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Neuromuscular Disorders

Prognosis in Pediatric Myasthenia Gravis

Author:

Jena Krueger

Division of Pediatric Neurology, Helen DeVos Children’s Hospital, Grand Rapids, MI, US
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Abstract

Investigators from Oxford John Radcliff Hospital and Great Ormond Street Hospital for Children performed a retrospective study of myasthenia patients diagnosed before the age of 16 years.
How to Cite: Krueger, J., 2020. Prognosis in Pediatric Myasthenia Gravis. Pediatric Neurology Briefs, 34, p.24. DOI: http://doi.org/10.15844/pedneurbriefs-34-24
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  Published on 24 Dec 2020
 Accepted on 16 Dec 2020            Submitted on 01 May 2020

Investigators from Oxford John Radcliff Hospital and Great Ormond Street Hospital for Children performed a retrospective study of myasthenia patients diagnosed before the age of 16 years. Investigators looked at demographics, clinical features, neurophysiologic testing, and antibody testing to evaluate prognostic features. The cohort included 74 patients, 69% female. Thirty-five had symptom onset by or before five years of age, and 54 had symptom onset before ten years of age. The population had a higher percentage of Afro-Caribbean, Asian, Arabic, or mixed-race backgrounds than was expected from the surrounding population. Antibodies were detected in a majority of patients (89%, 66/74). Of these patients, 52 (70%) were diagnosed via Radioimmunoprecipitation assay (RIA), and 10 (14%) were diagnosed by clustered Acetylcholine Receptors (AChR) in a cell-based assay (CBA). Three patients were found to have MuSK antibodies, and one patient had LRP4 antibodies. Eight patients (11%) were seronegative. Seronegative patients were classified by clinical symptoms and standard electrophysiologic testing, repetitive nerve stimulation, single-fiber EMG, or both. Seronegative patients also completed genetic testing to rule out common congenital myasthenic syndromes. A slight majority of the cohort presented with purely ocular symptoms. Twenty-three patients (31%) had a thymectomy performed. Seventeen (23%) of these patients reached remission.

Regarding outcome, only antibody status and repetitive nerve stimulation showed a statistically significant effect on the chance of remission. Remission was more likely in patients who were seronegative or only had antibodies identified by clustered AChR CBA than not. Remission was also more likely in patients with normal repetitive nerve stimulation at diagnosis than not. Age at onset (<10 years) and race (Asian and Caucasian) approached significance for a greater chance of remission but was not statistically significant. [1]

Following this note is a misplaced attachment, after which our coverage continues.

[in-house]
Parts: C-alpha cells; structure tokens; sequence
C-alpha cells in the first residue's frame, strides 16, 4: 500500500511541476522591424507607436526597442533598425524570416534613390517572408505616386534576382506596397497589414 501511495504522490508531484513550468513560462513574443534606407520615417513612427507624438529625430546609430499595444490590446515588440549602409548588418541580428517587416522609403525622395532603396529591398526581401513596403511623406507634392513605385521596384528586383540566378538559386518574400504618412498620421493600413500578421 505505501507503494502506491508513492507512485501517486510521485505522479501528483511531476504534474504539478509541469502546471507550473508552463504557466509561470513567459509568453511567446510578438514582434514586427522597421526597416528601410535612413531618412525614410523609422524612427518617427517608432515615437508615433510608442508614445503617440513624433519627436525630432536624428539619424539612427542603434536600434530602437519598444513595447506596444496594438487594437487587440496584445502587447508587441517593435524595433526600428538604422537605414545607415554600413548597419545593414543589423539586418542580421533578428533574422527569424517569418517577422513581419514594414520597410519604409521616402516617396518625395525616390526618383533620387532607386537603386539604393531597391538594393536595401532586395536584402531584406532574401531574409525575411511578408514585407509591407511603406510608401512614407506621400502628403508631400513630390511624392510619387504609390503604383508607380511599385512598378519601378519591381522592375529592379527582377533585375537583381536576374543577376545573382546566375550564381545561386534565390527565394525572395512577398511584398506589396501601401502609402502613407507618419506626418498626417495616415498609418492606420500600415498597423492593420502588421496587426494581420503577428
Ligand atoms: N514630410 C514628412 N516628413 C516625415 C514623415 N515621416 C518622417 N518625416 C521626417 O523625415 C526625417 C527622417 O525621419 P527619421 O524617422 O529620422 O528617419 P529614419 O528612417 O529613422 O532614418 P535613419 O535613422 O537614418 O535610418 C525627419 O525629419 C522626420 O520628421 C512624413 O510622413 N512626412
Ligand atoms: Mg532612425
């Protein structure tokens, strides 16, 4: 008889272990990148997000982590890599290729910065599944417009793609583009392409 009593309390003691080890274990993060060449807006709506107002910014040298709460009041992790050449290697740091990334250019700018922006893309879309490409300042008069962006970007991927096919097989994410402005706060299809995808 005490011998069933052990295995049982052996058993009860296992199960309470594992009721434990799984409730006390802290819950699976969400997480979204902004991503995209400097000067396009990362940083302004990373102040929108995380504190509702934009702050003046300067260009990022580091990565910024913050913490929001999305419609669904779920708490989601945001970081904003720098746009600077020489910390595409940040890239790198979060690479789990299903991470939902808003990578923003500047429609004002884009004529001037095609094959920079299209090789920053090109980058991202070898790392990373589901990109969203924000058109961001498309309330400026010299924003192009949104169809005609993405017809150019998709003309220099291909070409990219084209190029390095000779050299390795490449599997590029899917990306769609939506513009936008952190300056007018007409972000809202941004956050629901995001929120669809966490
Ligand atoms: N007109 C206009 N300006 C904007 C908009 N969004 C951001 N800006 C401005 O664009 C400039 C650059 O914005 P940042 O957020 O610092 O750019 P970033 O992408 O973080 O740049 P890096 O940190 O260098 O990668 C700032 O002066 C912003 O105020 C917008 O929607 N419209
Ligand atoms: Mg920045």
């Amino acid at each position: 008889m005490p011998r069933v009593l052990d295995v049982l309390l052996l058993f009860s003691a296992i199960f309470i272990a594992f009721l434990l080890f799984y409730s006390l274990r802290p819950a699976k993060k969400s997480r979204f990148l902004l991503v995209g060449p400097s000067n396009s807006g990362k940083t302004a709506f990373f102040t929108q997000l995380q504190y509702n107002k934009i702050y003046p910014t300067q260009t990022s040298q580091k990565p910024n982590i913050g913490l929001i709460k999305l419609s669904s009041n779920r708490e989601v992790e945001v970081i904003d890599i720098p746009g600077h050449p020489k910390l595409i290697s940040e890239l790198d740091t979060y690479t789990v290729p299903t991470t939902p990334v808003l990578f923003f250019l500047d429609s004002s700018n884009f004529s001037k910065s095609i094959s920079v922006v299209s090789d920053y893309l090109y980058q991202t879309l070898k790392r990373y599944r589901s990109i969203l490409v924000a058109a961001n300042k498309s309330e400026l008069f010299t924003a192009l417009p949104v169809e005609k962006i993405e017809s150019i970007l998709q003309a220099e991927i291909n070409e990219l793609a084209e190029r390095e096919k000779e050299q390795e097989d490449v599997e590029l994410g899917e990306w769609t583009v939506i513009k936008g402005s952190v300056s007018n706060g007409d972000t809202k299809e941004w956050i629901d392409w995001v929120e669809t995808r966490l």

COMMENTARY. Juvenile myasthenia gravis is a rare disorder, and this paper represents a large cohort of pediatric patients. Overall, pediatric patients have a better prognosis than adult patients, but treatment tends to be less standardized. Seronegative patients represent a particularly challenging dilemma.

Traditional testing for acetylcholine receptor antibodies utilizes RIA, which works by radiolabeling acetylcholine receptors. The CBA increases the sensitivity of antibody testing by clustering receptors on a cell membrane, which is similar to the structure of the neuromuscular junction. The CBA can improve sensitivity for antibodies present in lower quantities or with lower binding affinity [2,3]. In one study, CBA was found to identify additional acetylcholine antibodies in 5-10% of “seronegative” patients. RIA is still recommended initially and is the only test able to quantify antibody levels [4].

The increased sensitivity of CBA could prove beneficial in younger patients. The 2016 international consensus guidelines for the management of myasthenia gravis currently recommends thymectomy be considered in children with antibody-positive myasthenia gravis [5]. CBA could prove helpful to establish the diagnosis of myasthenia gravis, distinguish between congenital and antibody-mediated syndromes and help prognosticate, even in cases presumed to be seronegative.

Disclosures

The author has declared that no competing interests exist.

References

  1. Vecchio, D Ramdas, S Munot, P Pitt, M Beeson, D Knight, R et al. (2020). Paediatric myasthenia gravis: prognostic factors for drug free remission. Neuromuscul Disord Feb 202030(2): 120–7. https://doi.org/10.1016/j.nmd.2019.11.008. [PubMed]  

  2. Leite, MI Jacob, S Viegas, S Cossins, J Clover, L Morgan, BP et al. (2008). IgG1 antibodies to acetylcholine receptors in ‘seronegative’ myasthenia gravis. Brain Jul 2008131(Pt 7): 1940–52. https://doi.org/10.1093/brain/awn092. [PubMed]  

  3. Yan, C Li, W Song, J Feng, X Xi, J Lu, J et al. (2019). Cell-Based Versus Enzyme-Linked Immunosorbent Assay for the Detection of Acetylcholine Receptor Antibodies in Chinese Juvenile Myasthenia Gravis. Pediatr Neurol Sep 201998: 74–9. https://doi.org/10.1016/j.pediatrneurol.2019.01.016. [PubMed]  

  4. Gilhus, NE, Skeie, GO, Romi, F, Lazaridis, K, Zisimopoulou, P and Tzartos, S (2016). Myasthenia gravis - autoantibody characteristics and their implications for therapy. Nat Rev Neurol May 201612(5): 259–68. https://doi.org/10.1038/nrneurol.2016.44. [PubMed]  

  5. Sanders, DB Wolfe, GI Benatar, M Evoli, A Gilhus, NE Illa, I et al. (2016). International consensus guidance for management of myasthenia gravis: executive summary. Neurology Jul 201687(4): 419–25. https://doi.org/10.1212/WNL.0000000000002790. [PubMed]  


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